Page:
For this reason I, Paul, a prisoner for Christ Jesus on behalf of you Gentiles—assuming that you have heard of the stewardship of God’s grace that was given to me for you, how the mystery was made known to me by revelation, as I have written briefly. When you read this, you can perceive my insight into the mystery of Christ, which was not made known to the sons of men in other generations as it has now been revealed to his holy apostles and prophets by the Spirit. This mystery is that the Gentiles arefellow heirs, members of the same body, and partakers of the promise in Christ Jesus through the gospel.

Of this gospel I was made a minister according to the gift of God’s grace, which was given me by the working of his power. To me, though I am the very least of all the saints, this grace was given, to preach to the Gentiles the unsearchable riches of Christ, and to bring to light for everyone what is the plan of the mystery hidden for ages in God who created all things, so that through the church the manifold wisdom of God might now be made known to the rulers and authorities in the heavenly places.This was according to the eternal purpose that he has realized in Christ Jesus our Lord, in whom we have boldness and access with confidence through our faith in him. So I ask you not to lose heart over what I am suffering for you, which is your glory. (Ephesians 3:1-13, ESV)

In Paul’s letter to the Ephesians he recounts for them the mystery of the ages being made known through out all the earth, in Christ. This is the moment that all of creation had been waiting for. It is the very strength that we have when all other strength has been lost. It is the opportunity to continue on when you don’t think you can do it any more. Most importantly it is the hope and empowerment that we don’t have to live a broken life any more.

It is through this Gospel, that the light of the nations would come and dwell among us, to show us a better way and to commission us as agents of the kingdom of light, having been liberated from the kingdom of darkness. As Peter writes in his letter to the church as it was scattered all over the Mediterranean world:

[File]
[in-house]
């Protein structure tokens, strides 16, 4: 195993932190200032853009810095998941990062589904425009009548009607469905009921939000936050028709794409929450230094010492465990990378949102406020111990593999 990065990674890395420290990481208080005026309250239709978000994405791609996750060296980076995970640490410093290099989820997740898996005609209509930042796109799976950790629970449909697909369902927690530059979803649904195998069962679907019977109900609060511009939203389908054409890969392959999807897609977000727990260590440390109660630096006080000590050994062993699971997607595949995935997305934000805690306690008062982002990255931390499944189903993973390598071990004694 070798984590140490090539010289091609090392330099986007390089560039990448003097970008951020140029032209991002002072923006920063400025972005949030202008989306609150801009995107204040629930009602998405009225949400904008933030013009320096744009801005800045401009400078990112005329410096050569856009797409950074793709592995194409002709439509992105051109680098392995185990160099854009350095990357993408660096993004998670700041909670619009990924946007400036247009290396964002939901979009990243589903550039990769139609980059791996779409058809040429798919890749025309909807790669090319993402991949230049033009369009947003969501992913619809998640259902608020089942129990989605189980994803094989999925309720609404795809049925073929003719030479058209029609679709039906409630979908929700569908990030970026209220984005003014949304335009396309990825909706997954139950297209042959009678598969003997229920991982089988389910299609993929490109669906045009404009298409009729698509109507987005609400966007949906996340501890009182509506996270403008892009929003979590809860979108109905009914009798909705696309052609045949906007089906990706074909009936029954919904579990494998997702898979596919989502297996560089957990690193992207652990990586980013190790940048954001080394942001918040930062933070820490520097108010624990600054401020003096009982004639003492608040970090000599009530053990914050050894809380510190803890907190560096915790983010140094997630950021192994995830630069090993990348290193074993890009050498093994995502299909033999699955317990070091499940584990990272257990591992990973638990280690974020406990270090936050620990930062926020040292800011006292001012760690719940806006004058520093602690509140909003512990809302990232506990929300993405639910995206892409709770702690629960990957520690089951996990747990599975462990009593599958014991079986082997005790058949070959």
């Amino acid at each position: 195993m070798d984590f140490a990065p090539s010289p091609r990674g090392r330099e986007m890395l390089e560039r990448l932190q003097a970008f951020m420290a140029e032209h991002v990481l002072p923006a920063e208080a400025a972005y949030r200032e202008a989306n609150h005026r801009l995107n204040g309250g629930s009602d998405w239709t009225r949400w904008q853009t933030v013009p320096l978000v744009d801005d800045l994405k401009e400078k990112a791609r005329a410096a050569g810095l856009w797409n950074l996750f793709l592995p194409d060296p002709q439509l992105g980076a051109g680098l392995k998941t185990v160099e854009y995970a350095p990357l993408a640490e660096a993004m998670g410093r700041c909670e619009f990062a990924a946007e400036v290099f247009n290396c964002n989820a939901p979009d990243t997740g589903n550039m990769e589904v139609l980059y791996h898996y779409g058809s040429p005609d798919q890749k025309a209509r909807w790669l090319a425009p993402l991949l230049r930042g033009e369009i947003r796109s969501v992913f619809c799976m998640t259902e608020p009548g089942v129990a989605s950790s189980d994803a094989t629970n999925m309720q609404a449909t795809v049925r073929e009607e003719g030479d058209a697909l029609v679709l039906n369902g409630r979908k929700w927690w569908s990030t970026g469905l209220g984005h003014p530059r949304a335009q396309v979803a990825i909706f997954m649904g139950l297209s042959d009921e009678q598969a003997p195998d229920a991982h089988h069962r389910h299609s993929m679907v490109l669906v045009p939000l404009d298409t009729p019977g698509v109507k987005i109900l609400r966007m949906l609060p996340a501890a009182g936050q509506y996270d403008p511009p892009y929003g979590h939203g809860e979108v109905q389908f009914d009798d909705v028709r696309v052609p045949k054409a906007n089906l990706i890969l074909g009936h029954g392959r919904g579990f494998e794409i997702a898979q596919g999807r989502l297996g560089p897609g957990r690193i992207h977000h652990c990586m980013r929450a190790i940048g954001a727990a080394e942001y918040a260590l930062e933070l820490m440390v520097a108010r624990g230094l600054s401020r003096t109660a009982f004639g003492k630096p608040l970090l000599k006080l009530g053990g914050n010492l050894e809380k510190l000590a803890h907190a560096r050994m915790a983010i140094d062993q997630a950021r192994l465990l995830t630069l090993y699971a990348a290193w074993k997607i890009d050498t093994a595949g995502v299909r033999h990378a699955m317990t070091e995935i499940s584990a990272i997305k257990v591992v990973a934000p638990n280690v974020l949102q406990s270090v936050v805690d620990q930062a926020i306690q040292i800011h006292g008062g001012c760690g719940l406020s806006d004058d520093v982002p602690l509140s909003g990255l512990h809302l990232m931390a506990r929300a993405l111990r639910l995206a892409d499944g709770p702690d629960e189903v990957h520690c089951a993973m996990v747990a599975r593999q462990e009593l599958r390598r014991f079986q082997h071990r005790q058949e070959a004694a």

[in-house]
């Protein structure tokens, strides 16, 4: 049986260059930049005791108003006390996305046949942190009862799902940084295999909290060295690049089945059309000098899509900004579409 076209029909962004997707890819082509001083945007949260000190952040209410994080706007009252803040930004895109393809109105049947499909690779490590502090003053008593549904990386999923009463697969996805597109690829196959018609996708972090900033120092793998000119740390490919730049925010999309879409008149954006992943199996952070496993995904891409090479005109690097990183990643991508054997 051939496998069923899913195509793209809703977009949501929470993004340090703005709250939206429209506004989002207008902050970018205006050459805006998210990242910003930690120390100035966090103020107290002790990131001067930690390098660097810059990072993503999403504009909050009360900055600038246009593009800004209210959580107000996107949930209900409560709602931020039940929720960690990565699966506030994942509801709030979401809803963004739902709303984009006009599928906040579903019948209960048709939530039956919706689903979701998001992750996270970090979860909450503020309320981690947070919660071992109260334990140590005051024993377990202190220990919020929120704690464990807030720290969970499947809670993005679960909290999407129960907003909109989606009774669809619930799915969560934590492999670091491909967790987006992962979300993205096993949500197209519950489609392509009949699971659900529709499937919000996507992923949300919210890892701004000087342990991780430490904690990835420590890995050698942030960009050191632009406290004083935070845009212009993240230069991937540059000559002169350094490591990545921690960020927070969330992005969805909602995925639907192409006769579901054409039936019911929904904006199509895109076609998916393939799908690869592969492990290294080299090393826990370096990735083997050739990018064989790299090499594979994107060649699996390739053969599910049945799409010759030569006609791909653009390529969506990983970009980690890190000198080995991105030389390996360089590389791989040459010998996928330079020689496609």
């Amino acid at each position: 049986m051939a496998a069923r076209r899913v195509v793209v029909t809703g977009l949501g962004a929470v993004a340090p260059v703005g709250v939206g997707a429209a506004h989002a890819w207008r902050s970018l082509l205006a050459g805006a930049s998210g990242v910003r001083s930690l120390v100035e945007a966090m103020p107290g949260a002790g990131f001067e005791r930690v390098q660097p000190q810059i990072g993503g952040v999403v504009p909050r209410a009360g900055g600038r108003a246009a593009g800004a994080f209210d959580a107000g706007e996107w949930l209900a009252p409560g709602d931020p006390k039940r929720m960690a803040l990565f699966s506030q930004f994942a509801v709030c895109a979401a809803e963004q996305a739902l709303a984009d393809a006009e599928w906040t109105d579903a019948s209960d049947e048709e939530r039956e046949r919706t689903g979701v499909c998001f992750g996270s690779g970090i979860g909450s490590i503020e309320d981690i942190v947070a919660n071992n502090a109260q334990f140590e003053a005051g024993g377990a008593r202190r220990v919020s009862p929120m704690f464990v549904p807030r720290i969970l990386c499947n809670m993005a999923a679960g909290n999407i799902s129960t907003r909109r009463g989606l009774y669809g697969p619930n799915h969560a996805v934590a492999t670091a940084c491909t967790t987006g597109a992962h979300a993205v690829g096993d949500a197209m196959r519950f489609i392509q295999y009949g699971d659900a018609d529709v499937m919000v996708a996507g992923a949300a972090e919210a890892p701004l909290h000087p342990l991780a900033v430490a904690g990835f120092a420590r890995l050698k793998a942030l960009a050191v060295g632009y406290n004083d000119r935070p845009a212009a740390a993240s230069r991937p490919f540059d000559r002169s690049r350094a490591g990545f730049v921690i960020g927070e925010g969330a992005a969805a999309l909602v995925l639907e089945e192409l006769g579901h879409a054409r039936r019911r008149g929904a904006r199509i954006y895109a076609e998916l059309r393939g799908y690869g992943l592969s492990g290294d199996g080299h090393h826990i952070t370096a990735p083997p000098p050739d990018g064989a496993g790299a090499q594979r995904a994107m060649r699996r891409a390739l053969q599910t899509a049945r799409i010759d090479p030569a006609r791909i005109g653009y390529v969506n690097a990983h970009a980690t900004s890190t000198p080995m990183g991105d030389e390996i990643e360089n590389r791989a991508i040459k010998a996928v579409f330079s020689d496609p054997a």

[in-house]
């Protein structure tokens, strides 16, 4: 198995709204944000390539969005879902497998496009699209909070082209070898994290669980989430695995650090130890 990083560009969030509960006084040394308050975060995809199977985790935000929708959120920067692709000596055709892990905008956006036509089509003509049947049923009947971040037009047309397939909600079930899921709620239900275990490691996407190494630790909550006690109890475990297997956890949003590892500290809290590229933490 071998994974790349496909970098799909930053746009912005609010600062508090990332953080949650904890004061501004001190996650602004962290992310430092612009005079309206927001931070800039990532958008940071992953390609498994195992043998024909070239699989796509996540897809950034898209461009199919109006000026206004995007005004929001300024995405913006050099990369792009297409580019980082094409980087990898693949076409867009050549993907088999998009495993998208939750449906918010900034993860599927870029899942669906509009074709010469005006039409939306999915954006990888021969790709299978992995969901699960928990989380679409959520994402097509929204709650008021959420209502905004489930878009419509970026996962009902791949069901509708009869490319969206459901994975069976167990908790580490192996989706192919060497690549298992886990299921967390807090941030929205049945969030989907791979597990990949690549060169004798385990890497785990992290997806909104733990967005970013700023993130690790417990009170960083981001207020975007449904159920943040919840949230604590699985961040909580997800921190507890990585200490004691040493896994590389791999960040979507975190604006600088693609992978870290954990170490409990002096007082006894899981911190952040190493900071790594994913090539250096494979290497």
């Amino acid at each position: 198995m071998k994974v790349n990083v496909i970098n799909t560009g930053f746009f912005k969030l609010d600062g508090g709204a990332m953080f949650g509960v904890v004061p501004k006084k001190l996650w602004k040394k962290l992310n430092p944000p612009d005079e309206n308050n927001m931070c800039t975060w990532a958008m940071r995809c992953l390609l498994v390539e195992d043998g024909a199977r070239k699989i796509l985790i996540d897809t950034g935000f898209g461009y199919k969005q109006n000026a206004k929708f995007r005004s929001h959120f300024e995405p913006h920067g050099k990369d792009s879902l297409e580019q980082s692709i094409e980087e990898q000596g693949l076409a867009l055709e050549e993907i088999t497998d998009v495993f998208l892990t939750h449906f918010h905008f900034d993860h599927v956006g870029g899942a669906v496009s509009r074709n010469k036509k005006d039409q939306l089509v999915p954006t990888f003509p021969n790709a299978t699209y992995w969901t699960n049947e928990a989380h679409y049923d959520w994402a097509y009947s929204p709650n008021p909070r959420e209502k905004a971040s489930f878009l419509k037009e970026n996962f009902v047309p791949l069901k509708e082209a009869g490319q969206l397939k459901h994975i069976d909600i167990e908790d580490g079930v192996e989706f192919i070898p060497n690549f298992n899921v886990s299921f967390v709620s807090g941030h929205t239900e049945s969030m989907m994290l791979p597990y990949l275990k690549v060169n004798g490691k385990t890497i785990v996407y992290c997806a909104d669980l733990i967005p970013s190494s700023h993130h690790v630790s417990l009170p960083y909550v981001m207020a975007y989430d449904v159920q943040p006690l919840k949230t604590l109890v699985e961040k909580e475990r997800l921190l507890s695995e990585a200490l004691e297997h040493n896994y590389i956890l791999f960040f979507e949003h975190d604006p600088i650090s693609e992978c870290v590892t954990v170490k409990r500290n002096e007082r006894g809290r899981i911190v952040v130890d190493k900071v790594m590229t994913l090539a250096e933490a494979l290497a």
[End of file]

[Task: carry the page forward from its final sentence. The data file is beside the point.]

But you are a chosen race, a royal priesthood, a holy nation, a people for his own possession, that you may proclaim the excellencies of him who called you out of darkness into his marvelous light. Once you were not a people, but now you are God’s people; once you had not received mercy, but now you have received mercy. (1 Peter 2:9-10, ESV)

Many scholars understand the letter going to incredibly diverse regions. Peter is calling believers to resist the former life and embrace the light. The challenge for us today is the same, we must leave what is behind and run into the marvelous light of Jesus Christ. Our posture should be the same as the wise men, whatever it takes get to the light and humble yourself before it.

Epiphany reminds us that we are to embrace this divine light, and remember that it calls us to a life of humility and one that pushes out the darkness so that others see the light in us and glorify the great God of the universe, our Father.

is it worth it?

I often think about just how far the impact of western Christianity has had on peoples lives. On one had there are incredible stories of redemption, people whose lives have been transformed from a dark and desperate place to a bright and hopeful one. Yet on the other hand there are sorrowful stories of people who have just gotten tired of what these places called the church are selling, and these are not all people who have abandoned faith in God or Jesus’ work. These are people who have said I am not sure I want to participate in this organization, because it seems pretty shallow or self-serving or pointless.